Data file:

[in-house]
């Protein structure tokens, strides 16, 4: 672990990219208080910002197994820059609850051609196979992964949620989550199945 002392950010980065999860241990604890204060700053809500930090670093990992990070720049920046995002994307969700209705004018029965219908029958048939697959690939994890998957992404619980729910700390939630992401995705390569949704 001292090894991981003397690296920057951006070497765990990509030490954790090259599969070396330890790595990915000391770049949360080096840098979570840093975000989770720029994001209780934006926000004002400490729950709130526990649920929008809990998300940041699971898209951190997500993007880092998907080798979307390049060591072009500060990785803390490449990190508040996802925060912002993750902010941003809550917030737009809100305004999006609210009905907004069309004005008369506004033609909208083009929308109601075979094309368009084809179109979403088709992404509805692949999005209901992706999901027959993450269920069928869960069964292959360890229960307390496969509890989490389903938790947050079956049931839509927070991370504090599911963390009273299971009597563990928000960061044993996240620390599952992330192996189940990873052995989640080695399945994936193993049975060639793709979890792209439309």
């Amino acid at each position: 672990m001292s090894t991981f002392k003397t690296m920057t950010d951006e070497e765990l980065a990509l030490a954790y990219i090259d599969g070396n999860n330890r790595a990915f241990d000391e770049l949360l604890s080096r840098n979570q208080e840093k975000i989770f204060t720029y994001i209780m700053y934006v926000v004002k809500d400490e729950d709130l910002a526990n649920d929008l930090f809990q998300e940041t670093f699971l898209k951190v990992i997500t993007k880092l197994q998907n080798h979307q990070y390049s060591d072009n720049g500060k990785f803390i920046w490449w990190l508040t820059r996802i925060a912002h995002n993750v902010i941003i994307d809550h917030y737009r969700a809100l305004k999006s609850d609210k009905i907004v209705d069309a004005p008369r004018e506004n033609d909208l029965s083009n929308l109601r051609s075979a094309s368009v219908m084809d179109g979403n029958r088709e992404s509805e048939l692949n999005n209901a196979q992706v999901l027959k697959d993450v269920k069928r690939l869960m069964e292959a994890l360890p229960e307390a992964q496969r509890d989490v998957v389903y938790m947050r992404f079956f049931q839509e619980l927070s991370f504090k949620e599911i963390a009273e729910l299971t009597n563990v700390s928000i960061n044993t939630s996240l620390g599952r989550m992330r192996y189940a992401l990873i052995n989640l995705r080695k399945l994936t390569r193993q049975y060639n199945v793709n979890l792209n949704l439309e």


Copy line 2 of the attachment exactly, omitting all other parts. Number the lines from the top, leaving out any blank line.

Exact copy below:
């Protein structure tokens, strides 16, 4: 672990990219208080910002197994820059609850051609196979992964949620989550199945 002392950010980065999860241990604890204060700053809500930090670093990992990070720049920046995002994307969700209705004018029965219908029958048939697959690939994890998957992404619980729910700390939630992401995705390569949704 001292090894991981003397690296920057951006070497765990990509030490954790090259599969070396330890790595990915000391770049949360080096840098979570840093975000989770720029994001209780934006926000004002400490729950709130526990649920929008809990998300940041699971898209951190997500993007880092998907080798979307390049060591072009500060990785803390490449990190508040996802925060912002993750902010941003809550917030737009809100305004999006609210009905907004069309004005008369506004033609909208083009929308109601075979094309368009084809179109979403088709992404509805692949999005209901992706999901027959993450269920069928869960069964292959360890229960307390496969509890989490389903938790947050079956049931839509927070991370504090599911963390009273299971009597563990928000960061044993996240620390599952992330192996189940990873052995989640080695399945994936193993049975060639793709979890792209439309």